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Remedy Your Sciatica and Prevent a Recurrence

Jul 01, 2022

Sciatica is an irritation of the sciatic nerve, which is the largest nerve in your body. Your sciatic nerve has two branches, one on each side of your body. They originate in your lower back, and they travel down each buttock, each leg, and into each foot.

If this nerve gets compressed, you may feel a burning sensation or electric-like jolt of pain anywhere along the nerve. Symptoms may also manifest as radiating pain or ongoing lower back discomfort, or feelings of constant or sporadic tingling, numbness, or weakness. 

Sciatic nerve pain is one of the most common forms of chronic pain, affecting up to 40% of men and women.

Fortunately, our highly skilled team at Florida Pain Management Institute in Delray Beach, Florida, offers a full range of advanced solutions for sciatica. Although sciatica may resolve on its own, it also tends to recur. Untreated, sciatica can cause complications, including chronic pain. 

Causes of sciatica

Each sciatic nerve branches out from your lumbar spine before entering each hip. The trouble usually occurs due to compression in or around where the nerve tissue exits the spine. Common causes of sciatica include the following:

  • Bulging or ruptured lumbar disc
  • Degenerative disc disease
  • Lumbar stenosis (spinal narrowing)
  • Piriformis syndrome
  • Sacroiliac (SI) joint dysfunction

Sciatica usually starts slowly. If symptoms remain mild or slowly diminish, it’s possible that the problem will resolve on its own. If symptoms worsen with time — as is often the case — it’s important to seek care, so persistent sciatica doesn’t become a permanent problem.

Treating sciatica

Sciatica often responds to a combination of gentle, noninvasive solutions and targeted therapies. Rest and ice therapy can work wonders in helping you reduce discomfort, relieve stiffness, and improve range of motion. 

Performing specific physical therapy exercises and stretches can also help alleviate nerve-related pressure in the lumbar spine. Other helpful solutions can include:

  • Therapeutic massage 
  • Physical therapy
  • Nonsteroidal anti-inflammatory drugs (NSAIDs)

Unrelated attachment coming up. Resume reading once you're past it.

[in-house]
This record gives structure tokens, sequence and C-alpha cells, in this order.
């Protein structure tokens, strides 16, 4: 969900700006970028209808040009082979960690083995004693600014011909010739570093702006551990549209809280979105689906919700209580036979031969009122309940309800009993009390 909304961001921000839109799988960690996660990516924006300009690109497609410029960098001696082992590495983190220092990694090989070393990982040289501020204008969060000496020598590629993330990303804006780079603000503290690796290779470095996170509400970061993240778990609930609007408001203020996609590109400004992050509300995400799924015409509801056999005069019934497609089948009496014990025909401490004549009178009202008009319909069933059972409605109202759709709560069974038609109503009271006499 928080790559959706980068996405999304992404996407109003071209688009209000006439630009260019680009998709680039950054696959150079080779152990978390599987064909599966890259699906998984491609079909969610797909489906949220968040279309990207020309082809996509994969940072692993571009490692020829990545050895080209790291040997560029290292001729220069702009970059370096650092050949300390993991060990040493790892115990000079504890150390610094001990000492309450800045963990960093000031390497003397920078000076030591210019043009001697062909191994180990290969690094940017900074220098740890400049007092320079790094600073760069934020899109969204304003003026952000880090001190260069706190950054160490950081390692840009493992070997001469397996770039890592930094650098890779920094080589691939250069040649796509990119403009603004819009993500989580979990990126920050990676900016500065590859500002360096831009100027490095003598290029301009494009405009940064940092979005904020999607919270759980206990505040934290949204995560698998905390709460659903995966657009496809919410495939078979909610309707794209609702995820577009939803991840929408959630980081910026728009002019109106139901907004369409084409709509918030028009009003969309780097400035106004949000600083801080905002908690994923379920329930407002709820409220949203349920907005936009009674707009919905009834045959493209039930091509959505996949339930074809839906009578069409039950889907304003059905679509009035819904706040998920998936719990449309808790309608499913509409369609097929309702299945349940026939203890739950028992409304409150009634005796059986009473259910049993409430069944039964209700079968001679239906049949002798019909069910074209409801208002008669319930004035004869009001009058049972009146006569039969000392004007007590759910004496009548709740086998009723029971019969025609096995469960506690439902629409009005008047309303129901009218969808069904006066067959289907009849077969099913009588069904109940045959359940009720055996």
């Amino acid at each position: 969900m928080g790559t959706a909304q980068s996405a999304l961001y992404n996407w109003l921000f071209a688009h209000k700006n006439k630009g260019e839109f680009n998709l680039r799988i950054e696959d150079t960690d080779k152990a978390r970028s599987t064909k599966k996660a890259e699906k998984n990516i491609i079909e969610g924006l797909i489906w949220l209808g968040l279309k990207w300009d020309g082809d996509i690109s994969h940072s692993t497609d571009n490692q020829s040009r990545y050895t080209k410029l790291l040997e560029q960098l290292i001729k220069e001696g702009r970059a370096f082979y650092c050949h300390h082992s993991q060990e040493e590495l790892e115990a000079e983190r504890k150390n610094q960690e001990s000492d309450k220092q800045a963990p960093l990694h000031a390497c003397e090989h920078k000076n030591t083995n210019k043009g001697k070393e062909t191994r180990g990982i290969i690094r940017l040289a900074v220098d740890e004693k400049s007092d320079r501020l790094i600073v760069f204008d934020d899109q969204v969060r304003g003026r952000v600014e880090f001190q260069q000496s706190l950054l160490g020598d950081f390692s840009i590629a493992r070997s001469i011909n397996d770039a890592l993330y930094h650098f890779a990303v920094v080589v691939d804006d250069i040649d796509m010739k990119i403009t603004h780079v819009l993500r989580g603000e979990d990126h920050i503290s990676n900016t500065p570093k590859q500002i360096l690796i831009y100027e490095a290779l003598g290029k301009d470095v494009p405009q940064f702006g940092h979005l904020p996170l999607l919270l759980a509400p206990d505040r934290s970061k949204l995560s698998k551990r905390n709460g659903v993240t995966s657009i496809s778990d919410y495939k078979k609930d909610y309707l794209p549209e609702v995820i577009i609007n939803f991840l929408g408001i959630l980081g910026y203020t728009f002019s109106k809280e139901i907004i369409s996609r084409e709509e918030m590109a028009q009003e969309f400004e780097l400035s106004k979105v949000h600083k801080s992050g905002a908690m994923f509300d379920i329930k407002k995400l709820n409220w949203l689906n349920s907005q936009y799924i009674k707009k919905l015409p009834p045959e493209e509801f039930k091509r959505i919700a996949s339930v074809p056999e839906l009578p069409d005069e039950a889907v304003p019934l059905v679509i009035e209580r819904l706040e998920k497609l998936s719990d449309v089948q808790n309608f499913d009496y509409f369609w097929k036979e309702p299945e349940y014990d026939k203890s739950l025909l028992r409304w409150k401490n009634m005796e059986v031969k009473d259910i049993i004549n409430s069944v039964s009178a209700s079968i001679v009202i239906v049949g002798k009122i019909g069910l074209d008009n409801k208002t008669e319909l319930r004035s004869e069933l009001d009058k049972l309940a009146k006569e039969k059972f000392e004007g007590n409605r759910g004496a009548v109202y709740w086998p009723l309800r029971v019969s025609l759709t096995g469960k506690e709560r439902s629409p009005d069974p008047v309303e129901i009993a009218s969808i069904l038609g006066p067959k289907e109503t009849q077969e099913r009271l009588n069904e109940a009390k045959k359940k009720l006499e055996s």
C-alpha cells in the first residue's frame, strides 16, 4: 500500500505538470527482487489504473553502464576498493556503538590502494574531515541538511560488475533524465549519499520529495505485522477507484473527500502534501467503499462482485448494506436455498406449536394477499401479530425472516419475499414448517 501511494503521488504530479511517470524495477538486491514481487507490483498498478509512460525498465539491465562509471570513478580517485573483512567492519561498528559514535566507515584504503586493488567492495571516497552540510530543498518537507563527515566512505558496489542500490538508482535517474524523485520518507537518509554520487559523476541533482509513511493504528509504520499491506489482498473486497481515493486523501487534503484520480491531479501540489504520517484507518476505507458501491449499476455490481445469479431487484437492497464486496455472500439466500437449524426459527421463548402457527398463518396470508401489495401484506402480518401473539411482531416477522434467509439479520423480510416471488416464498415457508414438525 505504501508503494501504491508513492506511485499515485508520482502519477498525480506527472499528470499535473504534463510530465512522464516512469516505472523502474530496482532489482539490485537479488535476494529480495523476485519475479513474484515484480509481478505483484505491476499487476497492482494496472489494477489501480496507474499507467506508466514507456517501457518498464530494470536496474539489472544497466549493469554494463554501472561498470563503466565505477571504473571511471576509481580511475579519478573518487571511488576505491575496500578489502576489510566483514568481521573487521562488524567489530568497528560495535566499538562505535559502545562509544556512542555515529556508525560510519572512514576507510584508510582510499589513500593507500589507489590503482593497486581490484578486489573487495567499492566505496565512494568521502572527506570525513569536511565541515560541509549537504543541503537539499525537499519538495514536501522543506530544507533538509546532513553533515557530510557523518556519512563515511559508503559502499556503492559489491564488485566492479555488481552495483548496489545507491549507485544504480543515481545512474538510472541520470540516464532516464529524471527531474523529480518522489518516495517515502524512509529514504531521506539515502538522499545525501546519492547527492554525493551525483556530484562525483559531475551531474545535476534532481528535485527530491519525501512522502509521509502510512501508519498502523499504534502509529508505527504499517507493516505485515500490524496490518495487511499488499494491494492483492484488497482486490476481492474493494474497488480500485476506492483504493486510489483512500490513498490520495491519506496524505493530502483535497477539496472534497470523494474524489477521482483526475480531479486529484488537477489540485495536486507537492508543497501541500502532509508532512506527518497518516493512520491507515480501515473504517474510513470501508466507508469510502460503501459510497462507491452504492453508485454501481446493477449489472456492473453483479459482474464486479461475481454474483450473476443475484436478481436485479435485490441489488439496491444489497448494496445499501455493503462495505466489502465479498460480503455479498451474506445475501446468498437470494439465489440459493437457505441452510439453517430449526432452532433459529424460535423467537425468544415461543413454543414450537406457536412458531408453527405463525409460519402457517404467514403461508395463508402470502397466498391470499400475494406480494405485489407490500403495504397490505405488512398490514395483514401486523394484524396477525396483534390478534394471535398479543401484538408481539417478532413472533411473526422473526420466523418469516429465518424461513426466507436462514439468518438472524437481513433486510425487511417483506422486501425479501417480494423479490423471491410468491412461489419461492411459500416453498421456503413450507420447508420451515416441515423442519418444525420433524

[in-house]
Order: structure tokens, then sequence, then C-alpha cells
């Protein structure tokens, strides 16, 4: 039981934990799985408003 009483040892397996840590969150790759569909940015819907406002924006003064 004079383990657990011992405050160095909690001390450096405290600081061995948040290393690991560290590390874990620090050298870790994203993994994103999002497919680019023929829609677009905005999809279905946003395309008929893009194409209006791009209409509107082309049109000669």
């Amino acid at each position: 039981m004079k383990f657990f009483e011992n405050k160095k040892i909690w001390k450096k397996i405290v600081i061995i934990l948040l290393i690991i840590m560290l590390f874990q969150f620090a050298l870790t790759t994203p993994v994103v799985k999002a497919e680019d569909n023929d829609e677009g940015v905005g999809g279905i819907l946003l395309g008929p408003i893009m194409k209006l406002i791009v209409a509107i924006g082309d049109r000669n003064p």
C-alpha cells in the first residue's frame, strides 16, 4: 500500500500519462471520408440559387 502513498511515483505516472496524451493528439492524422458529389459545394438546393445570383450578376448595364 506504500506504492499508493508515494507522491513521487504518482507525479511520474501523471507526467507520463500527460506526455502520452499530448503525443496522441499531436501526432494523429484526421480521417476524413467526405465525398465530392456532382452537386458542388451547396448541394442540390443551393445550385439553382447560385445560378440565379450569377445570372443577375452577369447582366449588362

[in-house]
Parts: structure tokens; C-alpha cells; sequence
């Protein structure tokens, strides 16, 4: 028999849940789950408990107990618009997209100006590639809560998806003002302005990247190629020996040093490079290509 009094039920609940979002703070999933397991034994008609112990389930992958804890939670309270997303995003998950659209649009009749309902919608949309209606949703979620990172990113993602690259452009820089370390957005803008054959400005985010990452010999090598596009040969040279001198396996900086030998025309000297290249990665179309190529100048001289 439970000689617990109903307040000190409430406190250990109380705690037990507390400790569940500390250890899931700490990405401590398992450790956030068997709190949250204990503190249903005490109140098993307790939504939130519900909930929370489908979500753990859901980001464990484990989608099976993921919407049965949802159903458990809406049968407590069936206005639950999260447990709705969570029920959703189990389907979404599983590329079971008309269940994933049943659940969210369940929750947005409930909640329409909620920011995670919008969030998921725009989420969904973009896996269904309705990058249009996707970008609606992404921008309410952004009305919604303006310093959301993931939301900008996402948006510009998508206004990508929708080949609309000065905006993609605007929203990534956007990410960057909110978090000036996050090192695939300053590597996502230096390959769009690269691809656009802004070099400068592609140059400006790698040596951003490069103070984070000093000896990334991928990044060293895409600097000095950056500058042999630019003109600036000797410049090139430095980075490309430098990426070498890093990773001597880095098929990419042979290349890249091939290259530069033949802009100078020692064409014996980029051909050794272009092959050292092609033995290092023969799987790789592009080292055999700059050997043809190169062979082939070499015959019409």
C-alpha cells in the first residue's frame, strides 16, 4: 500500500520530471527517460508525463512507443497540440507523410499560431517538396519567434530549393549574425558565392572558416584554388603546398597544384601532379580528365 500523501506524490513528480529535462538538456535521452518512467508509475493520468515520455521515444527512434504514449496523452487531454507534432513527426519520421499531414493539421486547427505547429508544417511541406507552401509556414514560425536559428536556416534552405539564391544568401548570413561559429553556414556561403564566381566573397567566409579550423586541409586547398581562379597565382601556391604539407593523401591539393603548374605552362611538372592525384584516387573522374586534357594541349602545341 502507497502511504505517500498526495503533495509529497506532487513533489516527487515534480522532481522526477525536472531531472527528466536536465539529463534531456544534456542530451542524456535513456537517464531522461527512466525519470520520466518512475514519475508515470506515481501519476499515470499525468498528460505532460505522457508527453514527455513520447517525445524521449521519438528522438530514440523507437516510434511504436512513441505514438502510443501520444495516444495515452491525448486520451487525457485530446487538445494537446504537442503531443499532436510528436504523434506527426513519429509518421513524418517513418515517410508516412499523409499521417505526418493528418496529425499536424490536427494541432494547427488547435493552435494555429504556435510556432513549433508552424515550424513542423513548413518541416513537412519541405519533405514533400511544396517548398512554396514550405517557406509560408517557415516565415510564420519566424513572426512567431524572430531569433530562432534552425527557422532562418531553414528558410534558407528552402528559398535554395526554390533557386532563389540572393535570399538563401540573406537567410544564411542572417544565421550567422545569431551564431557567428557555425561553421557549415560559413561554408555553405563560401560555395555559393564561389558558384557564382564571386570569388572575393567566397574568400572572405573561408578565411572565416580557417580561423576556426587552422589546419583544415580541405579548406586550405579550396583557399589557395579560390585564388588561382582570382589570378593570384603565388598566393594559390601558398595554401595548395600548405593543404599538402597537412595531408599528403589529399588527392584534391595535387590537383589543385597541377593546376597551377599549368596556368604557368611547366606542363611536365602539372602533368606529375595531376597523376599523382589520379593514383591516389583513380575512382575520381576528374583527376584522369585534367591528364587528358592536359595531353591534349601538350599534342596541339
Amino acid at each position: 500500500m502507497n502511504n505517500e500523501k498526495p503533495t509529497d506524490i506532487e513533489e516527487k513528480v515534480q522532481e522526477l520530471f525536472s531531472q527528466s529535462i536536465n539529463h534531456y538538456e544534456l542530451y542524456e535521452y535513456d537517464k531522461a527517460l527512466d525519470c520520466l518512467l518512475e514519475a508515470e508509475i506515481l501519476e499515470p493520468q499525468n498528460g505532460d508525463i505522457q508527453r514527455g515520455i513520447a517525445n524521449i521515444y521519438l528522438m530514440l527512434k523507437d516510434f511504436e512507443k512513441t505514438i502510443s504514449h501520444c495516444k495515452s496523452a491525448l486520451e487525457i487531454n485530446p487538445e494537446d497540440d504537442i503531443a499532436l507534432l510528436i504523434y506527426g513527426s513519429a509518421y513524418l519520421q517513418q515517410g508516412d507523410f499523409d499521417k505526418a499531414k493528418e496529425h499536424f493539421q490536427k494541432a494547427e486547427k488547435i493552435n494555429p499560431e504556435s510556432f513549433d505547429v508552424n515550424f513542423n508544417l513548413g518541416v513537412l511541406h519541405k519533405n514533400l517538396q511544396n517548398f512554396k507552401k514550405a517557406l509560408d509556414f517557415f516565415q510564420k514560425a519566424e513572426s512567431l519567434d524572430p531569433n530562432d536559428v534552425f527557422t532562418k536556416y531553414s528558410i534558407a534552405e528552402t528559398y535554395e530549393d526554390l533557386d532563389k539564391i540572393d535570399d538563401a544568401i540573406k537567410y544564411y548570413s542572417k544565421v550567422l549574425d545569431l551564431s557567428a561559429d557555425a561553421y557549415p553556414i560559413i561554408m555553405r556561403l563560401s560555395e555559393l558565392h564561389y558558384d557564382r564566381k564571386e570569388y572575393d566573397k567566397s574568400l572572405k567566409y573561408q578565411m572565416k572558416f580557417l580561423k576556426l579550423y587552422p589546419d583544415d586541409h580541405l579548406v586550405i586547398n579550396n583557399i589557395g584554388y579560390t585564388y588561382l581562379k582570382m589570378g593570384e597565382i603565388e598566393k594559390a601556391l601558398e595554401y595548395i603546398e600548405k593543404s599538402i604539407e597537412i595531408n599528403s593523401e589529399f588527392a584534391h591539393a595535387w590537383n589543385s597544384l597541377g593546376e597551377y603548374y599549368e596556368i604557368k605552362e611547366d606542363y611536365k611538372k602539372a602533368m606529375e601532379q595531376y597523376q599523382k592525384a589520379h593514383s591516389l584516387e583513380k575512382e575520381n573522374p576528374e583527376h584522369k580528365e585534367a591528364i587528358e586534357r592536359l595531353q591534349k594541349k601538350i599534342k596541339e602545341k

• Oral steroids
  • Antidepressants
  • Lumbar epidural steroid injections
  • Selective nerve root blocks

You might also benefit from platelet-rich plasma (PRP) therapy. This groundbreaking therapy harnesses powerful healing elements in your own blood to spur healing and tissue regeneration.

Preventing the recurrence of sciatica 

After you’ve treated your sciatica, you can take steps to help prevent its recurrence. Although you can’t always keep it from coming back, doing these things can reduce the likelihood that it will return.


One of the keys to preventing sciatica from returning is exercising regularly. Keeping your body weight under control and strengthening your core — which is the group of muscles in your abdomen and lower back that help you maintain proper posture and spinal alignment — can help take pressure off of your lower back.

Attain a healthy weight

Being overweight increases your risk for sciatica. It can also make healing more difficult if the condition occurs again. Furthermore, maintaining a healthy body weight can help minimize inflammation around your spine and throughout your body, and this, in turn, can help reduce pressure on your sciatic nerve.

Don’t sit too long

If you have a desk job that requires you to sit for long stretches, make an effort to stretch. Stand up, walk around, and stretch your back, legs, and arms. Prolonged sitting can increase pressure on the discs and ligaments in your lower back, which can increase your chances of sciatica returning.

Don’t use your back to lift

When you lift something heavy, be sure to lift the weight with your thigh muscles, not your lower back. Hold the load close to your body, keep your back straight, and bend only at your knees. And avoid twisting your upper body as you lift. 

If you have sciatica or lower back pain, don’t wait for it to get worse before you seek a solution. Get the help you need by calling 561-331-5050 or booking an appointment online with Florida Pain Management Institute today.